If your intention is to self-publish a company newsletter, then Constant Contact is a better choice (not the best choice, though, but read on). They have an extensive library of ezine templates which can be customized relatively easily. CC provides hosting space for a small number of images, and more can be purchased. Aweber does not offer image hosting, so images need to be uploaded to your web site or blog – by FTP, for example.
When sending HTML emails, such as newsletters and e-flyers, it is advisable to also send a plain text version along with it, for people who prefer to read text-only emails, or their email programs don’t support HTML, or HTML is blocked by the company firewall. If you’re using one of Constant Contact’s many templates, the system generates the TXT version for you. With Aweber you need to manually create the TXT version which can become tedious quickly. However, a tool such as Premailer can help with that, however your HTML ezine needs to be hosted on your web site for this tool to work.
Constant Contact would be a better choice if you already have an existing list of subscribers, or clients, which you can import into your account. Ideally you would import only people you know would be interested in receiving your newsletters, and have given you permission (either electronically or in person). When importing any number of contacts into an Awber account they are automatically sent a so-called “confirmation” email. This email contains a link each individual contact must click to give you permission to send them additional messages. This process can sometimes decimate your list, even ones which contain previously confirmed contacts. With Constant Contact, it’s up to you if you want to send your contacts this message, or you can confirm them “softly” over time, by including a “reminder” at the top of each email you send them. When a confirmation message is sent, you can not send your contact ANY more messages until they click on the confirmation link.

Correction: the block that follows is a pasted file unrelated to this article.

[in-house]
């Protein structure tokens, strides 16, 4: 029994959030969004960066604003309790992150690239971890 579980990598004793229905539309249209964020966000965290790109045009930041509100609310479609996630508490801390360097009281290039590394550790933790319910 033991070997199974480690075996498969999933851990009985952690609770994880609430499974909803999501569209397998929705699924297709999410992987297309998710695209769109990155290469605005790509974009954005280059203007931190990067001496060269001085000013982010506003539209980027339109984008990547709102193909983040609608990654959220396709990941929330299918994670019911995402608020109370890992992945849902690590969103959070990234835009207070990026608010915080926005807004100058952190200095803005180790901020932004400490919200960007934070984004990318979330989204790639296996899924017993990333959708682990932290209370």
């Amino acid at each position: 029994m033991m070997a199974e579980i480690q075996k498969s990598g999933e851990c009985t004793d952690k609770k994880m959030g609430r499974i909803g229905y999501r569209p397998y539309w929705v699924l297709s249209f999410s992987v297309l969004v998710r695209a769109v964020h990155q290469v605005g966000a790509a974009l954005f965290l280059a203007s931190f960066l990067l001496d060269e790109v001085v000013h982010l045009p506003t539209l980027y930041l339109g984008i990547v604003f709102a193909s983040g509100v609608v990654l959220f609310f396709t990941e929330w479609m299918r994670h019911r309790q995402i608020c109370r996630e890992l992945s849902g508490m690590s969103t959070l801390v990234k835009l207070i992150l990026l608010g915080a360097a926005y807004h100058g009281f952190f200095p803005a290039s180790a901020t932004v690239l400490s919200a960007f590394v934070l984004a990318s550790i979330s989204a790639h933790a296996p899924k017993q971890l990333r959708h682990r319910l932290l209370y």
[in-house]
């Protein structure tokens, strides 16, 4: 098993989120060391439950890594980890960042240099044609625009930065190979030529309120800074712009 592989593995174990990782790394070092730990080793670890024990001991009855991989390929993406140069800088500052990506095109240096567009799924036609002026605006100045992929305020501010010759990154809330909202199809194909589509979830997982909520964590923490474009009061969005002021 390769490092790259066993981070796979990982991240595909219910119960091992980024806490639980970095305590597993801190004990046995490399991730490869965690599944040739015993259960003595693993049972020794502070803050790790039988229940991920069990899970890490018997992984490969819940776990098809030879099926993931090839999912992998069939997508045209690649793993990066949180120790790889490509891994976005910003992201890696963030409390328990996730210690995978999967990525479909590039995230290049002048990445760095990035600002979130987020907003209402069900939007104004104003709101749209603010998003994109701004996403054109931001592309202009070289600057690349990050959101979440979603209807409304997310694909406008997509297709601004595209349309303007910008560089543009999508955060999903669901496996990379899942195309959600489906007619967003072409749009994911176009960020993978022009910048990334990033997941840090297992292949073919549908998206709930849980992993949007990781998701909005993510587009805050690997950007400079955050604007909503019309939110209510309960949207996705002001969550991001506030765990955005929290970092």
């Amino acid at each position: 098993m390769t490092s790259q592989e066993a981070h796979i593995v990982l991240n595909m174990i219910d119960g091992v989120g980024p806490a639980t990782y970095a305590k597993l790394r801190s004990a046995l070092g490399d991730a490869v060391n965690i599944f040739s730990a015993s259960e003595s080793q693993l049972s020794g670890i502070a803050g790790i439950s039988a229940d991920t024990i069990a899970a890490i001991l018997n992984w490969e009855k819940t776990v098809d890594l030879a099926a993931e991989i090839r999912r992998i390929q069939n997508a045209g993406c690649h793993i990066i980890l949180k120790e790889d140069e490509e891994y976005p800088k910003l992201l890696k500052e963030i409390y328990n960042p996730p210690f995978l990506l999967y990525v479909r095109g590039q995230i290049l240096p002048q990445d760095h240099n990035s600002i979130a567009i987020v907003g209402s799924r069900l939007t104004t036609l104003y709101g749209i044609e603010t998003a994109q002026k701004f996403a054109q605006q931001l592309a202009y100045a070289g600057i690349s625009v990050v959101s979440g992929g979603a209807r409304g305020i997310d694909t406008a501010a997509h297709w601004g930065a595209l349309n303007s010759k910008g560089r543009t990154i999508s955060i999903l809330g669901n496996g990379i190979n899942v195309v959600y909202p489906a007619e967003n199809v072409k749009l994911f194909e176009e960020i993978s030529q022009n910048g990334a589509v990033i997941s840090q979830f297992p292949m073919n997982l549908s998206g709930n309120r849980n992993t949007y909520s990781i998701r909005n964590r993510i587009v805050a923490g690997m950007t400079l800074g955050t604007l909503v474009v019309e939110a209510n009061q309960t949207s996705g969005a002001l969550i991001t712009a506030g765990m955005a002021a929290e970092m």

If it’s important for you to get detailed reports on opens and click-throughs, CC comes ahead of Aweber again. CC offers a very detailed report on how many people were sent an email, how many (and which ones) were opened, who click on which links, and how many times, who forwarded your email to a friend, etc. Aweber (in its basic package) offers limited reporting capabilities, to get the similar reporting to Constant Contact’s you need to upgrade your account.
If you’re looking for a system to easily create and send email newsletters and e-flyers, consider MadMimi instead of Constant Contact, as it’s much easier to use, at about half the price.
For a full-featured, yet easy to use auto-responder and newsletter publishing system I know use and recommend iContact.
I know statistics can be a royal bore, but there’s this one piece of statistical information you really should pay attention to — your email campaign bounce rates.
Regardless of which Email Service Provider (ESP) you’re using, you should be able to see bounces. Ideally, you’d like to see them at zero, but realistically, if you try to keep them to a minimum, say 1-2%, you should be OK. If you are 5% or more, and your list is in the thousands and/or you send emails frequently, you may be digging a hole for your email campaigns.
You may think this is not a big deal, but it actually is very much so. Big ISPs such as Yahoo, AOL, Sympatico may label you as a spammer if you repeatedly try sending emails to non-existing (expired, mistyped, etc) addresses. This is because it may appear to them as a typical spammer practice of “dictionary attacks”.
Those bounced email addresses are “dead meat” and should be removed promptly. Sometimes your ESP may give you false positives, so generally you don’t want to remove an address the first time it bounces, but after the second or third time it’s probably safe to assume the address is no longer active and should be removed, or at least moved to a separate list.
If you normally send HTML emails, you may want to try sending a text-only version to see if you can get through to some of those bounced email addresses. Simply move (or segment) all your blocked addresses to a new list then mark all of these as “text-only”. Next time you send a promotion these contacts will only receive a text-only email – this may be enough to bypass their ISP’s spam filters (some block all HTML email). If they still bounce, they are history.
If you have resources available, you can have staff or a VA go over the bounces and check for spelling errors, obvious typos (simpatico vs. sympatico, or aolcom vs. aol.com, yahoo!.com vs. yahoo.com) and other ways of identifying the errors.
If the address appears valid, and you see it belongs to an active client, you may want to contact them by conventional means (postal mail, phone, fax) to check if they’ve moved and changed email addresses. All these can be automated to some extent (e.g. voice mail broadcast).
Your email marketing list is an important business asset and should be tended to on a regular basis.